You should be making $150/hr writing for a law firm

Photo by Scott Graham on Unsplash

I am a casual blogger, and perhaps that’s why my law firm ropes me into updating the blog. But that doesn’t seem fair given there are plenty of freelance writers here who can tackle legal developments and write about them without a law degree.

As I wrap up what I hope will be my final contribution to my firm’s law blog, I hope you get the contract. Because the firm used $50,000 of my billable time getting me to write a dozen or so articles and I think you could do a better job.

Law firms are just lawyers. And lawyers are people that often hate their jobs, hate their clients, and would rather do anything other than billable work.

But if a lawyer met a non-lawyer, they would never admit this. Because their rates depend on the mystique of authority. And lawyers never know who to trust. You might be a scout for the competition, so why let you inside?

So cold calling and pitching some blog articles — that might work — but it’s not a good use of your time. But what you could do is meet them for coffee, or in the virtual meeting era, send them a spec article based on their area of practice.

Lawyers still drink a lot, an unhealthy amount, because they’re constantly stressed, paranoid, and secretly hate their jobs. They like hanging out with people who either completely understand what they do and can accept it, or people who have no idea and are just fun to be around. You won’t understand everything about the law, but you do know it sucks to have to find work and you know everyone needs to let off steam.

As I said before, you’ll have to send them a sample of your work. And you’ll have to explain how a steady stream of your work can help with organic search rankings, help with getting media interviews, and other sources of leads.

But this works best when lawyers are done with work. Maybe you’ll set an appointment with them and ship them the drinks. Or meet them in their driveway. Whatever it is you do, find a safe space and a social ritual to incorporate your business.

Lawyers know you’re going to sell them, but your happy hour with them isn’t the time to close. It’s where you establish your credibility and the lawyer decides to look up your other work. So now is the time to have a good website, and your own articles explaining how lawyer marketing works. You will be establishing your own authority through your written prose. And it’s very important that your own website and copy is free from errors because lawyers are nitpicky and hate to be embarrassed in writing.

Lawyers aren’t brand new to marketing and they’ll want to test you out. You could bill by the hour or offer a package. Regardless of your offer, think of how lawyers justify their rates and speak in terms they understand. Lawyers frequently pitch $300/hr rates to broke school teachers to help handle divorces. Not because they can afford it, but because they can’t afford not to pay it.

Your $150/hr fee is not just for writing their articles, but to solve their online marketing woes. Unlike other people that just write articles, you need to know a little bit of everything. How SEO works and what your strategy is for their firm. Similarly, where they should be spending their ads on social media. And a plan for creating video content spinning off some of your written work. You may not have all the skills to be a full service marketing or ad agency, but like lawyers, you’re in the problem solving business.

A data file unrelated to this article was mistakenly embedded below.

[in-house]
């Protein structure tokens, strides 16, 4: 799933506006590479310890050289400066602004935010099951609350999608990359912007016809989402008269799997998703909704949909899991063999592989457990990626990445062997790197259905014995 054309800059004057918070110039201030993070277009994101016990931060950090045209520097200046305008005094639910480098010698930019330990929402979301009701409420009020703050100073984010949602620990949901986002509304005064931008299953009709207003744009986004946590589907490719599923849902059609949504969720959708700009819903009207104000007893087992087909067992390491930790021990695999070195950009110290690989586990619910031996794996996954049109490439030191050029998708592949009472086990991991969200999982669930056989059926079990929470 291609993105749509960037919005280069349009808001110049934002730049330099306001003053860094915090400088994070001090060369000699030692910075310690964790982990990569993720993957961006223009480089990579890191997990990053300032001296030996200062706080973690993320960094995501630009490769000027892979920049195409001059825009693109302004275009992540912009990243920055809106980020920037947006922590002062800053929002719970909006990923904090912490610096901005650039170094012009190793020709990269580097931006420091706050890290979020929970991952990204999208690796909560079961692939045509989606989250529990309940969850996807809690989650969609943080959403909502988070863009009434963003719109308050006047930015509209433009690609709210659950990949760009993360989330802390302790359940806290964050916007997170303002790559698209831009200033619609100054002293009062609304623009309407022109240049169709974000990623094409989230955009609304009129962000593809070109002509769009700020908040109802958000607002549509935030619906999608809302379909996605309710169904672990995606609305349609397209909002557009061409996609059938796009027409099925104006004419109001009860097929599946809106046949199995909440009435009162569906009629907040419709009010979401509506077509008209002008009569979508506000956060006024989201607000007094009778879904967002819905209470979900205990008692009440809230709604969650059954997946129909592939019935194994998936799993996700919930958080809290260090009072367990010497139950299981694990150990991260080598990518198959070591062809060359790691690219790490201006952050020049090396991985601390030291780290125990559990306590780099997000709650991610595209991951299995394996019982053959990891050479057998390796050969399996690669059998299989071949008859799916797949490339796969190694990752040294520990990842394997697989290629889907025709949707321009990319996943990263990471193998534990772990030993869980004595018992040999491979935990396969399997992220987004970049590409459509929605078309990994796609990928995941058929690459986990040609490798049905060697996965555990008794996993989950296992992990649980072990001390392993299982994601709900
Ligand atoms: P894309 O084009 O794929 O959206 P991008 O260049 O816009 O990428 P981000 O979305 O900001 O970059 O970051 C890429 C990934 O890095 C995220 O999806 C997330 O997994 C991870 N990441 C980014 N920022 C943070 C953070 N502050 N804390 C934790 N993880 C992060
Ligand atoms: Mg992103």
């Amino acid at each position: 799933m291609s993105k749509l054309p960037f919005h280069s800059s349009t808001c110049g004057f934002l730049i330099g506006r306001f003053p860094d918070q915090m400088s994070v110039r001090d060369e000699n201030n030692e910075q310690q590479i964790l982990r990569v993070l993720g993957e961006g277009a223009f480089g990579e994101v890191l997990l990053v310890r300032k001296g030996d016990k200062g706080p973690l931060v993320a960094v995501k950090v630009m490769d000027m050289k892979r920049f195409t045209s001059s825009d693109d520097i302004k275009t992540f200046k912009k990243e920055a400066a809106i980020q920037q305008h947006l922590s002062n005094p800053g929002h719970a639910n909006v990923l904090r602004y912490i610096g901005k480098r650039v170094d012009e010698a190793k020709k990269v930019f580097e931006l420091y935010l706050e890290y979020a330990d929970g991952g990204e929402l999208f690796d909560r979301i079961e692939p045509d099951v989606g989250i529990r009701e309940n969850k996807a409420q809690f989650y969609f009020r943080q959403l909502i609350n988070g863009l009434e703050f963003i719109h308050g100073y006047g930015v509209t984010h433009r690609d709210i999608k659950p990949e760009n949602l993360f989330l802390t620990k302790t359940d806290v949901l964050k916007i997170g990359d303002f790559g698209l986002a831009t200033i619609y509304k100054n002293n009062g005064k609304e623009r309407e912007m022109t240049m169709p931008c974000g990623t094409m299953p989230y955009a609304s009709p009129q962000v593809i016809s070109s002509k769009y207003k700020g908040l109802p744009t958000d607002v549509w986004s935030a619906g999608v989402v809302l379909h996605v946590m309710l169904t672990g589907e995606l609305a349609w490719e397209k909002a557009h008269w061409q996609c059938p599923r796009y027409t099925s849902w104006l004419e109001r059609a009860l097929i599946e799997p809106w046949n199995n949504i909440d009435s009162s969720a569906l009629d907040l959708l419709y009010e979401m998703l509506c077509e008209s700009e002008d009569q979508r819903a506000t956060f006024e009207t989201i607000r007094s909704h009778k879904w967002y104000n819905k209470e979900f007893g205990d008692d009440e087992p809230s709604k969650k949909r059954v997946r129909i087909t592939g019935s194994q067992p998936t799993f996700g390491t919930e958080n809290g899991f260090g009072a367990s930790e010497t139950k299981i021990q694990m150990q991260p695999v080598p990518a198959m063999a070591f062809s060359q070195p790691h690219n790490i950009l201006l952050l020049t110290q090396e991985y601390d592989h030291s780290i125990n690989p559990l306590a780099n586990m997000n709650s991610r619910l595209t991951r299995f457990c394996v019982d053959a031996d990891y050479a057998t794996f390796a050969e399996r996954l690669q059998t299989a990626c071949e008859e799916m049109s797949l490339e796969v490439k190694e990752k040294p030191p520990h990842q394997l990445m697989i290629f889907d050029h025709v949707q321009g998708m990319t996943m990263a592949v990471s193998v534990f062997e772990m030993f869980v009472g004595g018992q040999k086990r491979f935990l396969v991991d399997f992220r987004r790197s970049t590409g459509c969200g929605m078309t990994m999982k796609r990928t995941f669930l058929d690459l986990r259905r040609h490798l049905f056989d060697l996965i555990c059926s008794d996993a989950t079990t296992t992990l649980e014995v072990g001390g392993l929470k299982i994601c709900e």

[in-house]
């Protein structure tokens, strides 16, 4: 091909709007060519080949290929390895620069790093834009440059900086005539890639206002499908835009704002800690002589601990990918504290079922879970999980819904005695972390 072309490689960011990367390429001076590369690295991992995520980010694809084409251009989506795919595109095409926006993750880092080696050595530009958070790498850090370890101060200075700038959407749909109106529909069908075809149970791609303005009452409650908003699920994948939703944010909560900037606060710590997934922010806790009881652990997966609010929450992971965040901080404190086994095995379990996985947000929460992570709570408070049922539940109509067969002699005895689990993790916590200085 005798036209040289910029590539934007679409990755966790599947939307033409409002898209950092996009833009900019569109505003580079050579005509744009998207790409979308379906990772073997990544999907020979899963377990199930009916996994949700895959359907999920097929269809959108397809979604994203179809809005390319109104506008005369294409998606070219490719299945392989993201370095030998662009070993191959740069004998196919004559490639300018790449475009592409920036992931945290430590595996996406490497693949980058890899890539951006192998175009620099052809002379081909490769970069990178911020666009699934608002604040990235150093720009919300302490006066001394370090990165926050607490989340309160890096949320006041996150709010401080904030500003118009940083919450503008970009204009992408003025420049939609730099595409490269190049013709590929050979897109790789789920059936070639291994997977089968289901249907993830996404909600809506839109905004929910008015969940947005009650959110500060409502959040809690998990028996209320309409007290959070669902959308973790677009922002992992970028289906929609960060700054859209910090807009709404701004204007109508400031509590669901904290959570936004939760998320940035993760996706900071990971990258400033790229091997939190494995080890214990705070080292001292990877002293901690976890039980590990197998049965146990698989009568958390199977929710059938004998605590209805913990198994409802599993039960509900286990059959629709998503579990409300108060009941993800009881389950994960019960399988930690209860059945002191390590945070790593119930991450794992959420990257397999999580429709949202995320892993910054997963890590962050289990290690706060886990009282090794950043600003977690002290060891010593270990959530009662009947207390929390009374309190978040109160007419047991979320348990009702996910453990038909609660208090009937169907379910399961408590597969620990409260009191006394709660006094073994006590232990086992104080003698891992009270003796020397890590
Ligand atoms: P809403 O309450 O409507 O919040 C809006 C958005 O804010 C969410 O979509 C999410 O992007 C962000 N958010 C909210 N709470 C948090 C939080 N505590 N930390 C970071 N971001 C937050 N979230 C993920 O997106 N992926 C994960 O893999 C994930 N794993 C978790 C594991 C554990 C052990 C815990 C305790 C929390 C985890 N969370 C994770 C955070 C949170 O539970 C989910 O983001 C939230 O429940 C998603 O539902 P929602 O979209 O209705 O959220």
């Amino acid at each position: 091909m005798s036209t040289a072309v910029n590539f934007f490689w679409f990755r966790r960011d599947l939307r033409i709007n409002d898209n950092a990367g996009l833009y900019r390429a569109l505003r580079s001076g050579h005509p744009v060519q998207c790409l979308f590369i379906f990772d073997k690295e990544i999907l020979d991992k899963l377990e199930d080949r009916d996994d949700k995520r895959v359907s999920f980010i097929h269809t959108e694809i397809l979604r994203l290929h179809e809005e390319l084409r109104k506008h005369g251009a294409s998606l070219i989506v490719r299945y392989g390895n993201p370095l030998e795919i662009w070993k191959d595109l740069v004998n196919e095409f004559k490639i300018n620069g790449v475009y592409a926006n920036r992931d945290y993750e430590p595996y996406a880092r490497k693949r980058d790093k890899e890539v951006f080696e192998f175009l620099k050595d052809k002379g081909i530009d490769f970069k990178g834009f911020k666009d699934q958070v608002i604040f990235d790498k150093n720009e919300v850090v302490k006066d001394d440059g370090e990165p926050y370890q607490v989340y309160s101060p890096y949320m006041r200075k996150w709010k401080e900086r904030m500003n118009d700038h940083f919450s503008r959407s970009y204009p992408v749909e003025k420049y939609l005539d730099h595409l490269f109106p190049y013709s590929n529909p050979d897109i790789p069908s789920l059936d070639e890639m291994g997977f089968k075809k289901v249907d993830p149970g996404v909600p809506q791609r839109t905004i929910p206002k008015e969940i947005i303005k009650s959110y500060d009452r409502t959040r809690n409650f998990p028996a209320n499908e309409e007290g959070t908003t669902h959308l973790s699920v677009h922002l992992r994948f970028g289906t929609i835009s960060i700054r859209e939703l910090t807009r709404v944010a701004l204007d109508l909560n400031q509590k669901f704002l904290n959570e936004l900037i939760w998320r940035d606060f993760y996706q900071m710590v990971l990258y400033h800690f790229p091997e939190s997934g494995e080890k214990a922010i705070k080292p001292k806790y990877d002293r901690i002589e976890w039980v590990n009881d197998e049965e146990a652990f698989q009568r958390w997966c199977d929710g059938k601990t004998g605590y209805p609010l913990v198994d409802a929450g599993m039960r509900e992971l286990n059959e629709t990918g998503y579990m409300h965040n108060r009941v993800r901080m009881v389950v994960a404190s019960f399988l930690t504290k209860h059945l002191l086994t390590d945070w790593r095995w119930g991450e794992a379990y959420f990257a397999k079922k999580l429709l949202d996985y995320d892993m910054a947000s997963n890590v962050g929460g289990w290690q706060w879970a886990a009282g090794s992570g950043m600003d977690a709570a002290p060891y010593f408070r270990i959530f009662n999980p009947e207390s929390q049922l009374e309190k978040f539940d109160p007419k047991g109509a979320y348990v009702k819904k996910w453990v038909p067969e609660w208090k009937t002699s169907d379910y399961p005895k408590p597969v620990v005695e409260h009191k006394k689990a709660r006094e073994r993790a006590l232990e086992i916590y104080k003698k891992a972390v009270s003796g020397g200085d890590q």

One reason freelancers avoid professions is the concern they are giving advice that subjects them to state regulations. Don’t let technical knowledge be an excuse.You’ll be surprised that many people just want to know the law as it stands, without specifics to their situation, and you can answer that without a law degree.

Reporters write about legal developments all the time. Besides, your firm wants those complicated questions to enter their funnel. Lawyers that write in depth treatises on their blogs about a specific area of the law are not doing that for marketing — or rather — it’s a waste of their time because no one reads those articles. They write articles for the bar journal and law reviews, but that’s not something they usually outsource to a freelancer, except to edit their writing in some instances.

Lawyers don’t guarantee results and neither should you. But lawyers are pretty good at figuring out the core issues, offering options to solve the problems with possible outcomes and costs, and fighting like hell once a course is set. If a family law attorney’s client ends up in jail — they’re not going to abandon that client, but they may refer and help the client retain criminal counsel.

Likewise, you need to have your own network of people in place to provide full service to firms. You need a vision, a plan, and resources in place.

You’re not going to start off charging $150 an hour, just like new lawyers don’t get paid big money unless they have coveted credentials (ex. Harvard Law Degree). But you can charge a reduced rate to build your portfolio. What you really want to do is target those lawyers that have a connection to the lawyers you really want to write for. So if you want to land an account at a well respected mid-size firm, find people who worked there before. That could be through a Linkedin, a bar association profile, or even lawyer profiles. Facebook groups for law school alumni are also a great resource.

Reader, commenter, and writer. Informed by my experiences as a parent, entrepreneur, and attorney.

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